Tuesday, 29 December 2015


Twenty-five years ago, the world was technologically quite simple as compared to the present day. It was a place without the widespread use of PCs, internet, mobile phones, satellite TV, social networking and all things related.  Politically, it was a very segmented, divided and fractured extent due to the existence of different blocks, curtains and walls. Now it seems quite hard to believe that at that time there was a rival superpower to the US; the mighty Soviet Union. For half a century after WWII, all global affairs were being governed through the interactions between these rival powers. Then within a span of a few years, Berlin wall came down, Soviet Union collapsed and iron curtain was lifted. Consequently, China opened up and decided to pursue a mixed economy. Coupled with the above mentioned technological changes in the 1990’s, the whole world became accessible to everyone. Smart nations and organizations took advantage of this changed scenario and forged ahead. In the words of Thomas L Friedman ‘the world became flat’. 

So can we predict the shape of things 25 years from now? It is difficult to tell for certain. Perhaps it was Niels Bohr who said that “Prediction is very difficult, especially about the future”. Future slowly creeps over us in small increments and it is hard to discern its course. But it has not deterred anyone to prophesize about such matters. I am equally amazed by the human capability to assimilate new technologies and embrace new ideas. The things that are once the domain of science fiction; can easily become everyday stuff within a span of few years. Here is my take on the next 25 years.

In my view, the fields are Robotics and AI, Space Technology, Synthetic Biology, 3D Printing, Nanotechnology and Clean Energy are going to shape our future. I would like to speculate about few of these. By 2040, there should be permanent or semi permanent human settlements on Moon and Mars. Perhaps commercial asteroid mining would propel us deeper into the solar system. Bulk of this new age of exploration is expected to come from the private enterprises. If technologies like EmDrive hold some promise, then the whole solar system can virtually become a human playground.  However, going beyond our solar neighborhood is not possible by any reasonable timescale through today’s technologies. Interstellar travel will require something above and beyond our present knowledge. There are also a number of places within our solar system that have huge reservoirs of liquid water. There is a chance that we might find some kind of extraterrestrial life within our solar system. Places like Jovian and Saturn Moons of Europa, Ganymede, Enceladus and Titan hold a lot of potential.

Robotic revolution is upon us and with the passing of each year it is going to infiltrate more and more spheres of life. Driverless cars are going to be commercially available in the next 2 to 4 years. By 2040, it is possible that human driving might become prohibited in the parts of the developed world. Similarly, driving, cleaning, cooking, care-takers and companions robots might become as numerous as today’s personal computers and mobile phones. Virtual and Augmented realities are in their infancy at present. By 2040, a fully immersive Star Trek like Holodeck is within the realm of possibility.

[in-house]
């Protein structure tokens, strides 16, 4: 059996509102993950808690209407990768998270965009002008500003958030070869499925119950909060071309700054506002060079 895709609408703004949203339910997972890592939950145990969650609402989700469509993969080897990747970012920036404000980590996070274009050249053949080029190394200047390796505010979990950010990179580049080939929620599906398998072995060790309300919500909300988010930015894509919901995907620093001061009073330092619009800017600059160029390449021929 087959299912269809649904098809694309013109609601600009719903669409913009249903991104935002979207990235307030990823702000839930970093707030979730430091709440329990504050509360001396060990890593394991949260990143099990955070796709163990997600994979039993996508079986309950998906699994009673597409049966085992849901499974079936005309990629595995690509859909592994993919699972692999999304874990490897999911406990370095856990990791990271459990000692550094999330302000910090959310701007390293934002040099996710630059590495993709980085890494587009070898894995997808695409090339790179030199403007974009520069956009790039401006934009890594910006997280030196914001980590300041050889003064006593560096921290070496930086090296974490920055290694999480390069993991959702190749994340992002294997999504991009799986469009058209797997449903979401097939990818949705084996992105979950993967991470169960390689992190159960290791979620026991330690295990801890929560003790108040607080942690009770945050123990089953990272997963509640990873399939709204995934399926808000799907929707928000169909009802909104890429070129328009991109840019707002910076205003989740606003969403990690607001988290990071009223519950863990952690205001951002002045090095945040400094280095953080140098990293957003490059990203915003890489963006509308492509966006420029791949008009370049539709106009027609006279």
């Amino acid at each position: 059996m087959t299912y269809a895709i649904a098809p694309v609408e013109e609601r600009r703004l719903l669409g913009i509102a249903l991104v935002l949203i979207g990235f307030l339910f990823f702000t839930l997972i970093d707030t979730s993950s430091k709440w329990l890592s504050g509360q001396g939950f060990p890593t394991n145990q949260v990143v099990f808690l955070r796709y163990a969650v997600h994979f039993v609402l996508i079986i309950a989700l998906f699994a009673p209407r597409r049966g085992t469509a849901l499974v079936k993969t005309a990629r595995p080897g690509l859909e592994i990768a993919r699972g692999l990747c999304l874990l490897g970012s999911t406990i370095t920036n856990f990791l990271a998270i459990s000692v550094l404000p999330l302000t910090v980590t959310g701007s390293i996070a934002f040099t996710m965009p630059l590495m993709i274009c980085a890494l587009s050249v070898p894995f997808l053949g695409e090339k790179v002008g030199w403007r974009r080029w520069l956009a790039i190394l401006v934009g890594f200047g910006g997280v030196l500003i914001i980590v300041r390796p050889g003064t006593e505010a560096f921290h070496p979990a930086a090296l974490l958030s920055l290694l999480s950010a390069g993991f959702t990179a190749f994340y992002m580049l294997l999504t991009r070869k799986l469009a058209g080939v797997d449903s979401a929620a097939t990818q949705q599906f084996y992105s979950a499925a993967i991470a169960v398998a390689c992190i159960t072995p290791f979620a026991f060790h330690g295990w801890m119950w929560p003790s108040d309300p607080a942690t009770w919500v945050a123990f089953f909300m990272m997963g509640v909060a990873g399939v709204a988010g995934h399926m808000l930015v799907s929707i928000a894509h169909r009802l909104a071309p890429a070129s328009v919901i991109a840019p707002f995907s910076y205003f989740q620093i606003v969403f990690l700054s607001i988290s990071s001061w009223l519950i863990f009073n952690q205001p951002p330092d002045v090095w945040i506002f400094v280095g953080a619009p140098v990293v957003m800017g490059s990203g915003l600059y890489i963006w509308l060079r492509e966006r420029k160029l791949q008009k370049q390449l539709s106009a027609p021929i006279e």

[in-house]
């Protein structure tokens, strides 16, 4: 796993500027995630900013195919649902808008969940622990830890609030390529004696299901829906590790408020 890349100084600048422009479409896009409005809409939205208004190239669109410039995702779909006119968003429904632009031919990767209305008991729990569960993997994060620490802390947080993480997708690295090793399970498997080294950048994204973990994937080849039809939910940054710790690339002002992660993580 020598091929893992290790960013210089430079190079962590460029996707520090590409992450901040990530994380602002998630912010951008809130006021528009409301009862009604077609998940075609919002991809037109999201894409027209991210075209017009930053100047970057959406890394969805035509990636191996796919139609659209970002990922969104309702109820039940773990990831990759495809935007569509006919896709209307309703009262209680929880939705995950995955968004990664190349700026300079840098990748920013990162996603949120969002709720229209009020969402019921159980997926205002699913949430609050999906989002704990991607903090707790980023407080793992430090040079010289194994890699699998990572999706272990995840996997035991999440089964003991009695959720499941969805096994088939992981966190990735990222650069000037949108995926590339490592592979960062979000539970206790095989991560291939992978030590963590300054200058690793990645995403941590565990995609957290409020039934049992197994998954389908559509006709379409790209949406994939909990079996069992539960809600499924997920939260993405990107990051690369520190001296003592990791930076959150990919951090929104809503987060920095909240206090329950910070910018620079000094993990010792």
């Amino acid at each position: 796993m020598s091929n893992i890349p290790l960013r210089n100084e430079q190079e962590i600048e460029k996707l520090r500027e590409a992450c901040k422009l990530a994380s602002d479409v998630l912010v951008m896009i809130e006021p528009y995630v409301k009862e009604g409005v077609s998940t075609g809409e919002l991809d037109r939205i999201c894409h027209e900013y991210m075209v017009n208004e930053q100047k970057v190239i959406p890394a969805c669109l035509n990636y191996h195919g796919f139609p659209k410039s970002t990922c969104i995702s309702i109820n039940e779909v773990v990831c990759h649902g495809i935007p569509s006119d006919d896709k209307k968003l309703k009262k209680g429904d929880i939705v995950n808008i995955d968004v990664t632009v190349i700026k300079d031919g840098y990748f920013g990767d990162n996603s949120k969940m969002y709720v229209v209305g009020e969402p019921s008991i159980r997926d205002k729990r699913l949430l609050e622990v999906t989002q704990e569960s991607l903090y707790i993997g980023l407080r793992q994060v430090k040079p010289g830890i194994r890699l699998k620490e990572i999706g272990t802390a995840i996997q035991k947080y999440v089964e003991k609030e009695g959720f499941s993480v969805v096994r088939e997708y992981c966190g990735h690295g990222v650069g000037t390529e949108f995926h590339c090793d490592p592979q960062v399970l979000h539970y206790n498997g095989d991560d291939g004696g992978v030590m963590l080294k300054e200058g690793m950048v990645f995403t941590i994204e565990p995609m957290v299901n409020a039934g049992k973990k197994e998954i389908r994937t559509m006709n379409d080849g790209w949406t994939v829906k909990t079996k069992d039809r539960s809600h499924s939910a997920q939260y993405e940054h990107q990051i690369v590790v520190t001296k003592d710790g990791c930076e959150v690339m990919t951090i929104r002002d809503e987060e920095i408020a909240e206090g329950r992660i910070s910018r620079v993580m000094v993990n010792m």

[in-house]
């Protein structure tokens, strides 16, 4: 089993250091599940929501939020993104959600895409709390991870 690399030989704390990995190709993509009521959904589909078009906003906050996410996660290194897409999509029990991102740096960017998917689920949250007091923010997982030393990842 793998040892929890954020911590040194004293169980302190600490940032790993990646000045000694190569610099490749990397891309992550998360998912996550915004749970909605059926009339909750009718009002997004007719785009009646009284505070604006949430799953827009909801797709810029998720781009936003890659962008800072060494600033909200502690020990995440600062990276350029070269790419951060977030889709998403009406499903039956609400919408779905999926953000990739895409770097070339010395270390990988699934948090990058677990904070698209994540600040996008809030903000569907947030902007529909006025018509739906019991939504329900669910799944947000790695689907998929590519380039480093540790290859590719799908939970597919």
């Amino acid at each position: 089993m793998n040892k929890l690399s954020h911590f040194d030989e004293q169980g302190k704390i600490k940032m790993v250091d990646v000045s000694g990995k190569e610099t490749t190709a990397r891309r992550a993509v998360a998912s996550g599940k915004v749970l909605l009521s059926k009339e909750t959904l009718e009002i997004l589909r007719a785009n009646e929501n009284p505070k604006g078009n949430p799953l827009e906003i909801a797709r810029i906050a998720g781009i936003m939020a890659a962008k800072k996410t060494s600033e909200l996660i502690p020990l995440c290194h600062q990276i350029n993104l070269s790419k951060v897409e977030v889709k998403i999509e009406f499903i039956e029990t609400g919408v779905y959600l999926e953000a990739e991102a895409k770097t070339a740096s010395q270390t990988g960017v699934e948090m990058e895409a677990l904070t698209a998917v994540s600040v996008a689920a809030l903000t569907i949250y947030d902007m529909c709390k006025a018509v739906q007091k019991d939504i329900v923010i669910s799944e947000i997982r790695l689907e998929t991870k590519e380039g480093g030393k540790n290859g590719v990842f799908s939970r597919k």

There is also a consensus around the world to adopt cleaner sources of energy. In the next 25 years, the era of fossil fuels should be coming to an end. This is not promising forecast for the oil export dependent monarchies and dictatorships around the world. The adaptation of these newer and cleaner sources would sound death knell for them.

The years to come are going to witness space tourism, space-based Solar Power, genomic medicine, 3D printed organs, anti-aging drugs, reading minds and photographing dreams, digital brain downloads, resurrection of extinct life-forms and creating new ones, implantable communication devices, universal translators, vertical Farms, robotic armies, quantum computers, fusion reactors, space elevators and much more. Seeds of all these technologies has already been planted. It seems that an era of explosive innovations is just ahead. It is going to lead us towards a new age of wonder where everything seems plausible.

But not all the future scenarios are rosy ones. There are a number of things that can go wrong. Things like global financial meltdown, severe ecological consequences, new cold and hot wars including cyber warfare can halt and may even reverse the march of technology and development. Still I am an optimist and I believe that human ingenuity can surpass these hurdles and built us a better future. 2040 would be a year worth living for.

Friday, 18 December 2015

Earthrise Encore

Earth as seen from the  Lunar Reconnaissance Orbiter - Image Credit: NASA
Today NASA released a stunning image of Earth as seen from the Moon sky. The contrast of a living, dynamic Earth against the barren, static foreground of Moon is simply breathtaking. This is how the future explorers and inhabitants of the Moon will see from its near side. 

Moon is tidally locked due to the immense gravity of Earth. Thus we always see its same face in our night sky. However, on Moon, we will be able to see Earth spinning, going through phases with an ever changing cloud pattern, almost at the same spot each and every day. 

The original Earthrise photo was taken by the Apollo 8 mission in 1968. That shot is considered among the pictures that changed the human vision forever. Seeing our Earth in its entirety from the surface of another heavenly body gave us a truly global prospect.